1. Do a project together.
Working together on something new and somewhat challenging can enhance your bond. It could be as simple as painting a room of your house together. (Obviously, pick something that isn’t likely to cause any huge arguments…)
2. Accept that your partner isn’t good at something.
In most relationships, there will be things that frustrate you about each other. Maybe your partner is disorganized, doesn’t make a list, and regularly ends up forgetting what they were supposed to pick up at the store. Instead of imploring them to make lists, just make one for them.
What do you find yourself repeatedly nagging your partner about? Pick one small thing and instead of nagging them about it, just going to take over that role. We all have our strengths. If you’re better at something, sometimes it’s easier to do it yourself than to bang your head against a wall trying to get your partner to do it. Acceptance can relieve you of ongoing feelings of frustration, and eliminate a relationship dynamic in which you’re repeatedly pointing out that your partner isn’t good at something.
3. Try new ways of expressing your love.
This article suggests 7 types of compliments you can try out, specifically aimed at relationship partners. For example, you can tell them how they’ve helped you feel good about yourself.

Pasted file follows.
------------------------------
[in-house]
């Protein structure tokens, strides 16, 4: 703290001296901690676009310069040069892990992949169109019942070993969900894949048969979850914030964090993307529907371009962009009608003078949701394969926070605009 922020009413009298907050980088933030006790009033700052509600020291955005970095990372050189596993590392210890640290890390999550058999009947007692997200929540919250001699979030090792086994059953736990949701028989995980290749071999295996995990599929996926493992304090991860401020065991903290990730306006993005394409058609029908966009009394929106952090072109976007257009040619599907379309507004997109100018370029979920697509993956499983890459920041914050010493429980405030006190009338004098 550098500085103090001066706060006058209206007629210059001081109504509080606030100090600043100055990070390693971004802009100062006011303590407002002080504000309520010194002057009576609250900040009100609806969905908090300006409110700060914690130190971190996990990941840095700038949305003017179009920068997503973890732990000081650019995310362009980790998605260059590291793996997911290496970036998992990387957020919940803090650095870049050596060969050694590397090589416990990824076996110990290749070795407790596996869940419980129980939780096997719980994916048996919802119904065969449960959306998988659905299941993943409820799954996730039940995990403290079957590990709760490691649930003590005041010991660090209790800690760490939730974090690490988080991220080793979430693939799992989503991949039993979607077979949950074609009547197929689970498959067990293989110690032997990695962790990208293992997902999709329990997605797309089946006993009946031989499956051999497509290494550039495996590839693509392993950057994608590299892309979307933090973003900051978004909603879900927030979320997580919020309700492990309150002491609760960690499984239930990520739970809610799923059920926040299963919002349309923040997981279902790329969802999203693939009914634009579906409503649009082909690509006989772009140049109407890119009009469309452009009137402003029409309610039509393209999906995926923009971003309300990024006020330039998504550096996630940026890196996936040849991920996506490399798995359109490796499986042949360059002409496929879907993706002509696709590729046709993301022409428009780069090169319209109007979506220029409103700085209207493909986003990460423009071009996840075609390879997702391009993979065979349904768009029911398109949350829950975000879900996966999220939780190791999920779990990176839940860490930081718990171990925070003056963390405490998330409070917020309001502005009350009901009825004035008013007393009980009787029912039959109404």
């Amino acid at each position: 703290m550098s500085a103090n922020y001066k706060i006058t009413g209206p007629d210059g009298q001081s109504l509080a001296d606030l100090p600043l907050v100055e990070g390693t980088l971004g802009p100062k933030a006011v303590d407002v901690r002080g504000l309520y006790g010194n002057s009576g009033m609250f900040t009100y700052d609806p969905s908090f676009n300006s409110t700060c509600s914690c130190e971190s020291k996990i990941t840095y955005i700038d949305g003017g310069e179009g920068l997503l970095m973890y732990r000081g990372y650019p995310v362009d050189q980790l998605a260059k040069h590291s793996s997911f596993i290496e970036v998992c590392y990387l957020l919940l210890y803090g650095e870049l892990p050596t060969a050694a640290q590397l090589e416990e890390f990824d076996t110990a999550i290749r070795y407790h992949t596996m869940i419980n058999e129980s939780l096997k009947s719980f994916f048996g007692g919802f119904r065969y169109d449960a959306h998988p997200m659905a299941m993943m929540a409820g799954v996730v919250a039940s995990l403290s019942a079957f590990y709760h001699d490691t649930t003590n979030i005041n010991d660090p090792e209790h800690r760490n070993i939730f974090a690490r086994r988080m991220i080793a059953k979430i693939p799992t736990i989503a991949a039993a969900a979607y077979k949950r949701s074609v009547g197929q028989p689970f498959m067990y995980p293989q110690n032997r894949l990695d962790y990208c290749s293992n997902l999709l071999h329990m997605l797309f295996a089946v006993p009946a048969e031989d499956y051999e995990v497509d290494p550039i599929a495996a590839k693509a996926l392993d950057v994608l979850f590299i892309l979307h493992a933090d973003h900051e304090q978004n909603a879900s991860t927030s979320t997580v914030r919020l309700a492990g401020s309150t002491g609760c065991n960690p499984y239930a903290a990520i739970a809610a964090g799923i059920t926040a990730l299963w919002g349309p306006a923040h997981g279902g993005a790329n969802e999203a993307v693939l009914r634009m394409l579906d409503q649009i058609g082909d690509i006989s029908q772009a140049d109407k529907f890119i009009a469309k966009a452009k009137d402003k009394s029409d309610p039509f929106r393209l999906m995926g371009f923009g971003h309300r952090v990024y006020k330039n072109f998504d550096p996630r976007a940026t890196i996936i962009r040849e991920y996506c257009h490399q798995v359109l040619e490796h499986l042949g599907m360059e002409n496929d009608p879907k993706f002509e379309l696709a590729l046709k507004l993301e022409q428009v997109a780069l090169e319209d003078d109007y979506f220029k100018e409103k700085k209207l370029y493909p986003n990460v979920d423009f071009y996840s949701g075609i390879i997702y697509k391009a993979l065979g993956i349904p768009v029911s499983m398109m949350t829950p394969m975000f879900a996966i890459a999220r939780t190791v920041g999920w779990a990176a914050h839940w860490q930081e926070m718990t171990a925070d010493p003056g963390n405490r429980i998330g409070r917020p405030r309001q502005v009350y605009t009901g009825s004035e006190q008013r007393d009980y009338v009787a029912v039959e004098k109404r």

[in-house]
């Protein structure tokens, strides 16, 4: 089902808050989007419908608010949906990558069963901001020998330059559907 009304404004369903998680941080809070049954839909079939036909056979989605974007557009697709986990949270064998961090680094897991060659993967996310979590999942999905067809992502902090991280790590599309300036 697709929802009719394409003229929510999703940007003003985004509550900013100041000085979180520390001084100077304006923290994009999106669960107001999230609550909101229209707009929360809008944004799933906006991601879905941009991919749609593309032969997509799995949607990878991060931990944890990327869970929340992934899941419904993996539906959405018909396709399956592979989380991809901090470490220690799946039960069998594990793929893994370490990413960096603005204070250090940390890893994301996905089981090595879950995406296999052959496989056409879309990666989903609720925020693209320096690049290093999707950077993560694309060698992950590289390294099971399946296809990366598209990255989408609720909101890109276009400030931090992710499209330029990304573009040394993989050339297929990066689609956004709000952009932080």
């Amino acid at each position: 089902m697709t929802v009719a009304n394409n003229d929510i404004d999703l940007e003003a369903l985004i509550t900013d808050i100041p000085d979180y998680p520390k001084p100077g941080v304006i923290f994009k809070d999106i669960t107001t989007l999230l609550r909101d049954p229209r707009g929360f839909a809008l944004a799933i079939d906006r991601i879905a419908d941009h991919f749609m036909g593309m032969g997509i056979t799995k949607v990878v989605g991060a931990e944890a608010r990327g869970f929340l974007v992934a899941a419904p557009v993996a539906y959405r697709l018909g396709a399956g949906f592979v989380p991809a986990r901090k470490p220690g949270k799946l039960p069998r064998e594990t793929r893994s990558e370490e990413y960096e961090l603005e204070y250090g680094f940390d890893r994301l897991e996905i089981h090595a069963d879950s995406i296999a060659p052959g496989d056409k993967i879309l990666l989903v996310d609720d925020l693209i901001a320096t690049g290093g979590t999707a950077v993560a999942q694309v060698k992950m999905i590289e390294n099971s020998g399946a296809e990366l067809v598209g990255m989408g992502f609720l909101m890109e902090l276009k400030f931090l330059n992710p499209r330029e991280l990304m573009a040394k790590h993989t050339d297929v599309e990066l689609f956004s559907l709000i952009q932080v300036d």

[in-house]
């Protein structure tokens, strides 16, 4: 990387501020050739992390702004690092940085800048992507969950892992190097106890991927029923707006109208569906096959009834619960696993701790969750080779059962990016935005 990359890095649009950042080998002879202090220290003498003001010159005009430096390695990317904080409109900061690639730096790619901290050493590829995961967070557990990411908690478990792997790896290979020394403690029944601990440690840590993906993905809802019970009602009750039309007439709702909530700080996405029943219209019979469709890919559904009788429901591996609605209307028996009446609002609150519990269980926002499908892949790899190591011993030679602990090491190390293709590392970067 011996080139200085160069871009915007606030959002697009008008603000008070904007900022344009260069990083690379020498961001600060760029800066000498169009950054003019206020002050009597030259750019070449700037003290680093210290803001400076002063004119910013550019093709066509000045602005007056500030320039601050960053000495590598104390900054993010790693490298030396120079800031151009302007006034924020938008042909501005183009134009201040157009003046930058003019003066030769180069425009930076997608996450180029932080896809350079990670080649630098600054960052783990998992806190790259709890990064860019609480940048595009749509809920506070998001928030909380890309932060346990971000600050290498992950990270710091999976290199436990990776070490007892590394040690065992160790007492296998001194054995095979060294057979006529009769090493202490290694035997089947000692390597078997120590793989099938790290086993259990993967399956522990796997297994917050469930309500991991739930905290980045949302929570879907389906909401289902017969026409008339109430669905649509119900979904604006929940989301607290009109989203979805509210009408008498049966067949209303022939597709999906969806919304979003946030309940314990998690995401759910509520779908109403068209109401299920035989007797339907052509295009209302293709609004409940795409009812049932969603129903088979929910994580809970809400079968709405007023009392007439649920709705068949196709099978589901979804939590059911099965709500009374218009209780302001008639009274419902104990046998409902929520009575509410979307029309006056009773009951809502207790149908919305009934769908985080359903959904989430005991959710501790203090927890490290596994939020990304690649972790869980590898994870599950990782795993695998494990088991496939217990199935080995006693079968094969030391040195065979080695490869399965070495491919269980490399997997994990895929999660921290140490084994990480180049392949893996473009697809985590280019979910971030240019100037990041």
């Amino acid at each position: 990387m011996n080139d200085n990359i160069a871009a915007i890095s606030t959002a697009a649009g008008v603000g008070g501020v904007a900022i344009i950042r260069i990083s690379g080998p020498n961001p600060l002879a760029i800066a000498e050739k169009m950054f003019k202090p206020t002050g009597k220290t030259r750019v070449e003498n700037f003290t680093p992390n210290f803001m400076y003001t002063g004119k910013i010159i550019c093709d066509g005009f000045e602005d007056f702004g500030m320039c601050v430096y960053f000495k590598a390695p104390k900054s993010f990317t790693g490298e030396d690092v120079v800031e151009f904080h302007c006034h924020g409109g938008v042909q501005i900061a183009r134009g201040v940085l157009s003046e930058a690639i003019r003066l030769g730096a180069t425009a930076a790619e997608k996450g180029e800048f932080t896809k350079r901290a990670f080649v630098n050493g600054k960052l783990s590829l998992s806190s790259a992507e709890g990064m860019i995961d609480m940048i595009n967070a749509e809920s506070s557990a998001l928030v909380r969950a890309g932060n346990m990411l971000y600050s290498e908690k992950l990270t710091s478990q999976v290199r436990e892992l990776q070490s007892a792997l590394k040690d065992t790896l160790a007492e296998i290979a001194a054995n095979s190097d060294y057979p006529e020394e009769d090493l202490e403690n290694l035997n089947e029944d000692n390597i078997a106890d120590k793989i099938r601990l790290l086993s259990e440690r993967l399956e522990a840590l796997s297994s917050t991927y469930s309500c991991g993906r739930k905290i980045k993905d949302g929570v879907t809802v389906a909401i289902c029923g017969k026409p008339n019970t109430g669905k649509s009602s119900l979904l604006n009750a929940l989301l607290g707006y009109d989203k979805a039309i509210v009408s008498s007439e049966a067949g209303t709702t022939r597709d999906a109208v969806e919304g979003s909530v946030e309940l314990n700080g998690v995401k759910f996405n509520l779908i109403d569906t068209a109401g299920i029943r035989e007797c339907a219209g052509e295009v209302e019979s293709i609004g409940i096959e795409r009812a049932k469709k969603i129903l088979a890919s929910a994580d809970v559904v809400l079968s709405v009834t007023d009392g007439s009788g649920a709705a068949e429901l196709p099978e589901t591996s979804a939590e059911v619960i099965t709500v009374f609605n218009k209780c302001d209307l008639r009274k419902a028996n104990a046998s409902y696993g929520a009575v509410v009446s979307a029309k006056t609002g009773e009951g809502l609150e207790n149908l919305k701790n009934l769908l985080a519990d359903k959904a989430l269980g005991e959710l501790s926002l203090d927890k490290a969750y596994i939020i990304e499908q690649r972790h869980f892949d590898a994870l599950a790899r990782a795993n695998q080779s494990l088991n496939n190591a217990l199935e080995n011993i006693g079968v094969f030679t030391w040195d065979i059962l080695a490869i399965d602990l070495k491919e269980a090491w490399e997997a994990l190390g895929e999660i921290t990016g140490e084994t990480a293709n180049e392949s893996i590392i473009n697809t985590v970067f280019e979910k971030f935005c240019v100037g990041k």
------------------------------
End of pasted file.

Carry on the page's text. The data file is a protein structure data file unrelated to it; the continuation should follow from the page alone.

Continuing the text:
4. Linger longer when you hug, and give more mini-massages.
Skin-to-skin contact promotes oxytocin, the bonding hormone. However, you need to maintain the contact for at least 20 seconds or so to get the full effect, so try to increase the number of times you have at least 20 seconds of skin-to-skin contact. You could lift your partner’s shirt when you hug so that you’re directly touching their skin. (Make sure your hands aren’t freezing!) You might also touch their face and neck more. Or, give their hands a mini-massage when you’re lying in bed watching TV.
5. Rein in your negativity.
If there is something you’re unhappy about in your life—stress at work or with your extended family—it’s easy to use your romantic partner as a dumping ground for that angst. If you’ve gotten into the habit of doing a lot of complaining about something, try some alternative strategies for coping. And make sure you’re doing something to solve your problems, rather than just complaining about them. Ask yourself, “What am I unhappy about in my life personally? What have I done to make my situation better? Is there anything I’m unhappy about that’s put me into complaining mode rather than taking responsibility for my own emotions?”
What’s especially important is you don’t grumble when you first see each other after time apart, such as at the end of the workday. You need to make that first moment when you reunite at the end of the day something that has a positive rather than a negative tone.
Also, be aware of how you react to your partner’s ideas and suggestions. Do you tend to immediately point out potential problems and things they might not have thought through? Make sure you haven’t gotten into the habit of being hypercritical or a wet blanket. Sometimes it’s easy to fall into such a routine without even realizing it.
Taken from: https://www.psychologytoday.com/blog/in-practice/201601/5-ways-get-together-and-get-closer
- Posted by admin
- On December 15, 2016
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